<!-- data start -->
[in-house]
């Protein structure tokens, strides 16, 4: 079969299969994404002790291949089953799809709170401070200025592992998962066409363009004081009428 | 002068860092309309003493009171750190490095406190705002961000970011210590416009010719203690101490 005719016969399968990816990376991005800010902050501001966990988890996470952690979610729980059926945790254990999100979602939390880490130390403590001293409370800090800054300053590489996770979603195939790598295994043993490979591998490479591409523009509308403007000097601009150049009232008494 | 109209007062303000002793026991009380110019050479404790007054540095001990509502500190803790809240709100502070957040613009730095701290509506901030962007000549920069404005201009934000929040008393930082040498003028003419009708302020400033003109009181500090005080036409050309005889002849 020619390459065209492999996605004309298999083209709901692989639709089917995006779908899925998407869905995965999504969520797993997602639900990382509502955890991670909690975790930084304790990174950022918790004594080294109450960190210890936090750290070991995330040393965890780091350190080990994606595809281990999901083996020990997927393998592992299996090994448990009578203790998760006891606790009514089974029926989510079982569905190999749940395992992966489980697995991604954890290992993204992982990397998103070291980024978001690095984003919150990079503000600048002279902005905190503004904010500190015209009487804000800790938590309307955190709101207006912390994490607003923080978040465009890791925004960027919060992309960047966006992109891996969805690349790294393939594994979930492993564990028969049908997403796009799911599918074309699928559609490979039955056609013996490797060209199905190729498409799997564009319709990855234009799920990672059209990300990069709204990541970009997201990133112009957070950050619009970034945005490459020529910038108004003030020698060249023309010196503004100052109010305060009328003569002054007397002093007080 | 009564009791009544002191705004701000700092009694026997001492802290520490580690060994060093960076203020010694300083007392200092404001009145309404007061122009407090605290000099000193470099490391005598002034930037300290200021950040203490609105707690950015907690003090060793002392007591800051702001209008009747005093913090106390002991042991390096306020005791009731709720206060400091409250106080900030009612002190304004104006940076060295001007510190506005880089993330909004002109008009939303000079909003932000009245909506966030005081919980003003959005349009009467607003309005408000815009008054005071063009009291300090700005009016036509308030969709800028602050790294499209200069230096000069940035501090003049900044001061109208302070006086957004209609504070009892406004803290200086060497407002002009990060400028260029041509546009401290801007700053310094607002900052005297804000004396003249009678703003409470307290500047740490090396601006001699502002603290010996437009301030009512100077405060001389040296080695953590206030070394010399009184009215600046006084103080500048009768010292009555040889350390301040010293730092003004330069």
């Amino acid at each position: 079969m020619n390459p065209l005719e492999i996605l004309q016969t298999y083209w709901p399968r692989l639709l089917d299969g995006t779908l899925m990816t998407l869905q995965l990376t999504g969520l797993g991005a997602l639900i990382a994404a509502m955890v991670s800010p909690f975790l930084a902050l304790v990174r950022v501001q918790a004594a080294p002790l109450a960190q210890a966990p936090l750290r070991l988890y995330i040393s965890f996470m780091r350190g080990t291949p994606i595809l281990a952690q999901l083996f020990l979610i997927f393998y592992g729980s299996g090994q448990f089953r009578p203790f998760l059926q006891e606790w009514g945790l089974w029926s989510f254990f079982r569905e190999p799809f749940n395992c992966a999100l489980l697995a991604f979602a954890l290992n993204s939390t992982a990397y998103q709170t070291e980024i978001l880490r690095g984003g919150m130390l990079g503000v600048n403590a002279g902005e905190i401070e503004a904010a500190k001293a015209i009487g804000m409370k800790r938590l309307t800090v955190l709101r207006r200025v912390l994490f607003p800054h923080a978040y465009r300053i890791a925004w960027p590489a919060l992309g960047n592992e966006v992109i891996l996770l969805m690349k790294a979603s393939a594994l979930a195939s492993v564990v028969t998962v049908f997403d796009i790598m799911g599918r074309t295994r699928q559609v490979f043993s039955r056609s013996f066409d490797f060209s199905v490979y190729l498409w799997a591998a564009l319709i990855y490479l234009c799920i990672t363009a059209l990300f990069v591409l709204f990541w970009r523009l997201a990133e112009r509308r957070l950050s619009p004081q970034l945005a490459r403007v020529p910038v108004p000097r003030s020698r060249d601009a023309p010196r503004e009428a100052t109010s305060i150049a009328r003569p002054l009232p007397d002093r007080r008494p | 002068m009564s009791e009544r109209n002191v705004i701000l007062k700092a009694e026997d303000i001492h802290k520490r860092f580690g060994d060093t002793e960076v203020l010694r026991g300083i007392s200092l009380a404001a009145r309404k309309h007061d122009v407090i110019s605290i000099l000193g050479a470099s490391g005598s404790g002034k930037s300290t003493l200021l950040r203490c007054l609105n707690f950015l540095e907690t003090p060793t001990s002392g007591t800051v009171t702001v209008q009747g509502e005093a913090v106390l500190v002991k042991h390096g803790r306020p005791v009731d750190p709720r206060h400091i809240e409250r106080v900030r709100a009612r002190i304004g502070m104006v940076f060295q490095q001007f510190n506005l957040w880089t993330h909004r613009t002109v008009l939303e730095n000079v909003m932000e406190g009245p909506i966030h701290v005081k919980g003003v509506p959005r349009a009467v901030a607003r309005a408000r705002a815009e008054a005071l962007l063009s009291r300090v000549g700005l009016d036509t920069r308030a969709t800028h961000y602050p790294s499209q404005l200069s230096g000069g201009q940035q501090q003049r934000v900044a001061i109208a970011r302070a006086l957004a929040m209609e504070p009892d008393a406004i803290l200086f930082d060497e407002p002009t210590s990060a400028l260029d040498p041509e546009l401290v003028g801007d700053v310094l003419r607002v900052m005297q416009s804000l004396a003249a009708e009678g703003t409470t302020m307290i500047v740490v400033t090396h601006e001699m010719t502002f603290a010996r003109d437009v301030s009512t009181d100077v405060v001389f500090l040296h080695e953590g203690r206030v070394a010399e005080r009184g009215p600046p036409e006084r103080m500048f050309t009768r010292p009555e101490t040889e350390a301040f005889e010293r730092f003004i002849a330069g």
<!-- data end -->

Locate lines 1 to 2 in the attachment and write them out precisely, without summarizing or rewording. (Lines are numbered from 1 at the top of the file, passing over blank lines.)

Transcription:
[in-house]
């Protein structure tokens, strides 16, 4: 079969299969994404002790291949089953799809709170401070200025592992998962066409363009004081009428 | 002068860092309309003493009171750190490095406190705002961000970011210590416009010719203690101490 005719016969399968990816990376991005800010902050501001966990988890996470952690979610729980059926945790254990999100979602939390880490130390403590001293409370800090800054300053590489996770979603195939790598295994043993490979591998490479591409523009509308403007000097601009150049009232008494 | 109209007062303000002793026991009380110019050479404790007054540095001990509502500190803790809240709100502070957040613009730095701290509506901030962007000549920069404005201009934000929040008393930082040498003028003419009708302020400033003109009181500090005080036409050309005889002849 020619390459065209492999996605004309298999083209709901692989639709089917995006779908899925998407869905995965999504969520797993997602639900990382509502955890991670909690975790930084304790990174950022918790004594080294109450960190210890936090750290070991995330040393965890780091350190080990994606595809281990999901083996020990997927393998592992299996090994448990009578203790998760006891606790009514089974029926989510079982569905190999749940395992992966489980697995991604954890290992993204992982990397998103070291980024978001690095984003919150990079503000600048002279902005905190503004904010500190015209009487804000800790938590309307955190709101207006912390994490607003923080978040465009890791925004960027919060992309960047966006992109891996969805690349790294393939594994979930492993564990028969049908997403796009799911599918074309699928559609490979039955056609013996490797060209199905190729498409799997564009319709990855234009799920990672059209990300990069709204990541970009997201990133112009957070950050619009970034945005490459020529910038108004003030020698060249023309010196503004100052109010305060009328003569002054007397002093007080 | 009564009791009544002191705004701000700092009694026997001492802290520490580690060994060093960076203020010694300083007392200092404001009145309404007061122009407090605290000099000193470099490391005598002034930037300290200021950040203490609105707690950015907690003090060793002392007591800051702001209008009747005093913090106390002991042991390096306020005791009731709720206060400091409250106080900030009612002190304004104006940076060295001007510190506005880089993330909004002109008009939303000079909003932000009245909506966030005081919980003003959005349009009467607003309005408000815009008054005071063009009291300090700005009016036509308030969709800028602050790294499209200069230096000069940035501090003049900044001061109208302070006086957004209609504070009892406004803290200086060497407002002009990060400028260029041509546009401290801007700053310094607002900052005297804000004396003249009678703003409470307290500047740490090396601006001699502002603290010996437009301030009512100077405060001389040296080695953590206030070394010399009184009215600046006084103080500048009768010292009555040889350390301040010293730092003004330069």